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Love America? Not unconditionally — and with an option for divorce

Public discussion in this country sometimes seems to degenerate into a competition to see who can declare the greatest unconditional love for America. Immigrants love America, kids love America, and politicians really love America — sometimes several times, at a discounted rate. But in a land that often says, “America, love it or leave it,” I’ll admit that I’m at least willing to consider heading for the exit.

“Love” America? That’s a tall order, isn’t it? It’s a big and diverse place, so if I “love” the whole thing, does that really have to include rush-hour traffic and midwestern food? Or, more seriously, does it have to include the DEA, the NSA, the IRS and the various factions of control freaks that all-so-often dominate the country’s politics?

I love lots of distinct things about America; among them, backpacking in the Grand Canyon, bourbon, jazz and a long tradition of distrust of government and a preference (imperfectly implemented though it may be) for leaving people alone to guide their own lives and make their own choices. That last point is especially important. My family has a history of shopping for places to live where they won’t be hassled.

My paternal grandmother’s maiden name was “Marano” which supports oral history suggesting that her ancestors converted under duress from Judaism to Christianity and then fled to Italy to escape the Inquisition. I guess they didn’t love Spain enough.

My maternal grandmother told me that her father came to the United States, in part, to escape the military draft in Austria-Hungary. No love there, either.

In America, my family found more breathing room compared to the countries in which they were born. They had reason to be thankful, since they were more free than they had been in the old country. So, after all these centuries, has the migration at last come to an end?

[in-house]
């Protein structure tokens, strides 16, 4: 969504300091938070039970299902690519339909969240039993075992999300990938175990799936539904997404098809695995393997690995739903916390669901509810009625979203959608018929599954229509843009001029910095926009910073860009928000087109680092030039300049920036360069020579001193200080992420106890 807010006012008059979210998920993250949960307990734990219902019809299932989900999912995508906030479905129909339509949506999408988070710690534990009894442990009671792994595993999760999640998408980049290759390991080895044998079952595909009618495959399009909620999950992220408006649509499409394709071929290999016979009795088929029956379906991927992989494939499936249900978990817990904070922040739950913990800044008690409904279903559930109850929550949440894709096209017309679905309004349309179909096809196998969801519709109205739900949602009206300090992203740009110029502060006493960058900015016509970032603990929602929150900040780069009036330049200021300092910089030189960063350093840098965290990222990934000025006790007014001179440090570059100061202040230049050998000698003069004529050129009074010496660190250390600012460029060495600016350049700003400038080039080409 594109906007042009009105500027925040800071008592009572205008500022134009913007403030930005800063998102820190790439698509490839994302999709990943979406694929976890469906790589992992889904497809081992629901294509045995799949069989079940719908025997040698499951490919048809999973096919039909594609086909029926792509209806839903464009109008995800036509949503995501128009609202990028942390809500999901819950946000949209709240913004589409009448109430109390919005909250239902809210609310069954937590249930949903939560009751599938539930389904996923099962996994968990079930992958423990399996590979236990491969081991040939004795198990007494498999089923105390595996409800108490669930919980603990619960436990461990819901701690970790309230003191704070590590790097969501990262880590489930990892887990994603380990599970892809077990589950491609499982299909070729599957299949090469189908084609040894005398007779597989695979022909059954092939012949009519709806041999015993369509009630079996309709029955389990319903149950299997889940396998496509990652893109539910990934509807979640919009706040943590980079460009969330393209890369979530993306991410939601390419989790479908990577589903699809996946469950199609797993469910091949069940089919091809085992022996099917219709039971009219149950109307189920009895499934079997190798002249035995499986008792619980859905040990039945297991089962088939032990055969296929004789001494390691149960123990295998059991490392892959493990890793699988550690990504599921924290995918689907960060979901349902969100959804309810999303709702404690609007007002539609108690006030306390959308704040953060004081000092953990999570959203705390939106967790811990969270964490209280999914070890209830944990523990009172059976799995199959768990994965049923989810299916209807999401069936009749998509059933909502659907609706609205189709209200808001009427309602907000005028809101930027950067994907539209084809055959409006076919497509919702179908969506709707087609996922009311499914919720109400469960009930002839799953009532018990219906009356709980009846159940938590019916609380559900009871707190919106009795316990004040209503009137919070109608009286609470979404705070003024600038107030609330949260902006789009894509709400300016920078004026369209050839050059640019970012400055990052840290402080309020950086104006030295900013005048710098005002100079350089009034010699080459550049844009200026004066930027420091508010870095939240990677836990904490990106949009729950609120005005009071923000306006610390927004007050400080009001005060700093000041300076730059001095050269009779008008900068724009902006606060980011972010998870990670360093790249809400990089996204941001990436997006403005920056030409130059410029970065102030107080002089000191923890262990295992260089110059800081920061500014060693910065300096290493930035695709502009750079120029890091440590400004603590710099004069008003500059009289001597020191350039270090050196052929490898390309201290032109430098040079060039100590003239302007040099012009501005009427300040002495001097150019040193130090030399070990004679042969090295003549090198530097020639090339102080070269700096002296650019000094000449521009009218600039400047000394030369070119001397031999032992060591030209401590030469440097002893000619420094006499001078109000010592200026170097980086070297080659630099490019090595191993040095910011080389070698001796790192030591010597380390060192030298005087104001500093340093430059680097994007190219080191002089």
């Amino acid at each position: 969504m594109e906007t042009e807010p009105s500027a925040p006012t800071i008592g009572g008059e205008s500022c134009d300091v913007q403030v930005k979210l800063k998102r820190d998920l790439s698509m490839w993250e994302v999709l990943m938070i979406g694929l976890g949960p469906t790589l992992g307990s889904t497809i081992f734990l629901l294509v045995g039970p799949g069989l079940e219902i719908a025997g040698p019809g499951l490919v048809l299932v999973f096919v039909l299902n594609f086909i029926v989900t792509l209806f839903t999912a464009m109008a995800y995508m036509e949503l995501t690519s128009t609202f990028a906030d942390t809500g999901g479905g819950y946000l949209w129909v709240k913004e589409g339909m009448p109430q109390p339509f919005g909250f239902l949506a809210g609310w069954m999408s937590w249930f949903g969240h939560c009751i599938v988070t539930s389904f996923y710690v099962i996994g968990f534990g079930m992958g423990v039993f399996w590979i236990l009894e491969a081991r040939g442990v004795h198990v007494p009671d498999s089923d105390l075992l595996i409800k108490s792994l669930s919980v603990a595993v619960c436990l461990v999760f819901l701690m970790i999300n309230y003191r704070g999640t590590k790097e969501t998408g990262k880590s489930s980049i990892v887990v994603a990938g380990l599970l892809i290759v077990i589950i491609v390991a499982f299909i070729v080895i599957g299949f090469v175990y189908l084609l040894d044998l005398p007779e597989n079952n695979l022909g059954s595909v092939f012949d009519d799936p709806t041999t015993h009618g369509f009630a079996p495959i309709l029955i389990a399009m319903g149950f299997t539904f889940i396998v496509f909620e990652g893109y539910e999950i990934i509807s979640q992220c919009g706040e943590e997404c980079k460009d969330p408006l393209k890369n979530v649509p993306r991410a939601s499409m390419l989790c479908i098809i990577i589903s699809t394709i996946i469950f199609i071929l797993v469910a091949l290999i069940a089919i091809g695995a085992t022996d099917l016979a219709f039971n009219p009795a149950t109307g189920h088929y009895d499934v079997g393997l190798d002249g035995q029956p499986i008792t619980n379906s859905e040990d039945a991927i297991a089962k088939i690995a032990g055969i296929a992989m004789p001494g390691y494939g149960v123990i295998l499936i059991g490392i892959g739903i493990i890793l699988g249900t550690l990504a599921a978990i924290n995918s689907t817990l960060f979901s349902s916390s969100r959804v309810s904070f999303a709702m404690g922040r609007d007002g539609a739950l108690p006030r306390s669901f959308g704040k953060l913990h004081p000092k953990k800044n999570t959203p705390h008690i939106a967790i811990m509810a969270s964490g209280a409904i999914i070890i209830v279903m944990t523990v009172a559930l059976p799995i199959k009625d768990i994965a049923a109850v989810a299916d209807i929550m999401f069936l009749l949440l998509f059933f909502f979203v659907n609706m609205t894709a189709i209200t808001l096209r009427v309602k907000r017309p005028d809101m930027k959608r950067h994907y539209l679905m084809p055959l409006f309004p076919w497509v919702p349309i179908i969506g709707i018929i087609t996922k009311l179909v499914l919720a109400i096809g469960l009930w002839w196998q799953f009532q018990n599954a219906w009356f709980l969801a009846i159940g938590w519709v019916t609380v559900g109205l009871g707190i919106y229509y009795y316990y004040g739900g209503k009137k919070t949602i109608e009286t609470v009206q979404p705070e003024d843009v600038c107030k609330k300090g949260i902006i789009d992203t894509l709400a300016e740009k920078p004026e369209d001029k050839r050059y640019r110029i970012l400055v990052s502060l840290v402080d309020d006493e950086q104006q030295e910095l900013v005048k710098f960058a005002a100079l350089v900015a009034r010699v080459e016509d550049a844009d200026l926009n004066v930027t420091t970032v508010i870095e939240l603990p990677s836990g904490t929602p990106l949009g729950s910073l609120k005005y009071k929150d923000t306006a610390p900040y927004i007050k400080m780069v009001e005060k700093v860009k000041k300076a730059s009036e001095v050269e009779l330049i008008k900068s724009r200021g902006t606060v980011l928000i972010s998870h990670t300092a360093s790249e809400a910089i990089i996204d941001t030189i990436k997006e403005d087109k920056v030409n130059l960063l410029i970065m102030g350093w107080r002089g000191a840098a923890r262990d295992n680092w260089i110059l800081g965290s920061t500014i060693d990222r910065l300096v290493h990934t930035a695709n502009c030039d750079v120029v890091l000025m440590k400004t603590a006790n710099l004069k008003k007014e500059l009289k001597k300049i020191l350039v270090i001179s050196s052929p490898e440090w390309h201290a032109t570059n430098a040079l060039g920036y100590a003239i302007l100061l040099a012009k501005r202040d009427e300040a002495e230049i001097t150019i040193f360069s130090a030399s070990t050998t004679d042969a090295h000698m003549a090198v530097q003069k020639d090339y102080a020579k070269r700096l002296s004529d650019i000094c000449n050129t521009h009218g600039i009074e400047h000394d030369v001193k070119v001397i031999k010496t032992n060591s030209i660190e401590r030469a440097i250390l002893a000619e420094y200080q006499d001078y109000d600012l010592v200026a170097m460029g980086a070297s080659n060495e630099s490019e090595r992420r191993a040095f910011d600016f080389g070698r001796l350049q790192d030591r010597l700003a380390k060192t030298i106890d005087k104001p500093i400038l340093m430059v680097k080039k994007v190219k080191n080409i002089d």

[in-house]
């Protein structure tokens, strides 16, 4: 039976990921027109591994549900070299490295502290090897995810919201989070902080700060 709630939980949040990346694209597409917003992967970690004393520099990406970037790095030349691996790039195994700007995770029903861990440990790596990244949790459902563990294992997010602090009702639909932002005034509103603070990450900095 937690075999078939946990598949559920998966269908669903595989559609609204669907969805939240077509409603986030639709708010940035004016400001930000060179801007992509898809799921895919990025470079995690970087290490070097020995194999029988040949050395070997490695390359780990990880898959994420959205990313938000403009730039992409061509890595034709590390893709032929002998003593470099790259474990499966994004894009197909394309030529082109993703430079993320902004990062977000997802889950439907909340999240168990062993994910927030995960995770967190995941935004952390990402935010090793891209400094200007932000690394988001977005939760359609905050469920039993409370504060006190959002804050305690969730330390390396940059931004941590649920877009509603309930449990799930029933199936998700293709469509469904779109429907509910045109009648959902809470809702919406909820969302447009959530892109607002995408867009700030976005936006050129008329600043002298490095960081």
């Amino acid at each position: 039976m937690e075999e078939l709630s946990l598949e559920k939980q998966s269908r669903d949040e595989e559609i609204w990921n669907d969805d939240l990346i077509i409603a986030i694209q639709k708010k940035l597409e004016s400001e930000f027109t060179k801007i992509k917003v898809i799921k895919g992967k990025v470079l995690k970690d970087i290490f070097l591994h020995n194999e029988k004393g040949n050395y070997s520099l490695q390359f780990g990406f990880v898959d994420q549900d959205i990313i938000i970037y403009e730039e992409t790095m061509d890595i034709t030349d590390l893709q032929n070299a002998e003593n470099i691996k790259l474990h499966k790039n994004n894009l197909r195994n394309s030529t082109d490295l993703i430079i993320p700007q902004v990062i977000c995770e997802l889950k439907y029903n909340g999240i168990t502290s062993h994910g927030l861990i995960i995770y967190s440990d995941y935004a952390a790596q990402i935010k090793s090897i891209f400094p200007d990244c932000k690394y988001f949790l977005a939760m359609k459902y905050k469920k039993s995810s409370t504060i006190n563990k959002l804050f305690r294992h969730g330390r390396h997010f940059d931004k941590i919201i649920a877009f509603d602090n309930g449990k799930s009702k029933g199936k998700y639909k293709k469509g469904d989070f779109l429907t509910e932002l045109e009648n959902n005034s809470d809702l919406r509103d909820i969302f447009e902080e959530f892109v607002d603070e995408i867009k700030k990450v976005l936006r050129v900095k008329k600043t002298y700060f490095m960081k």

That’s hard to believe. After all, this column focuses on violations of personal freedom by government agents, and I rarely have to wander across the border in order to find issues to cover. The inclination toward personal freedom that so attracted immigrants to American shores is continuously under attack from politicians from both major political parties. Those officials often proclaim their love for the country, but they seem to want to love it out of all recognition, into a place where travelers are stopped and scrutinized and homes are invaded by armed men over a choice of intoxicants or a taste for games of chance. They love telling us what we can eat, where we can smoke and when we can drink. They whisper their affections while they pick our pockets, constrain our business ventures in red tape (to the tune of $8,164 per household (PDF) in 2000, just to comply with federal regulations) and generally threaten us with laws and regulations we may not even know about.

This is not to say that the United States is especially bad when compared to other countries, which generally suffer under abusive governments of their own. And some things have definitely improved over the decades, such as equality before the law for women and racial minorities, and respect for sexual diversity. But the United States is, perhaps, no longer such a standout performer when it comes to respecting and defending individual liberty. That is, it’s no longer so uniquely enticing if you’re shopping for a place to live based on the local willingness to let you live your own life. To tell the truth, maybe America still looks as … well … OK-ish as it does not by an absolute standard, but only by comparison with the equally flawed competition.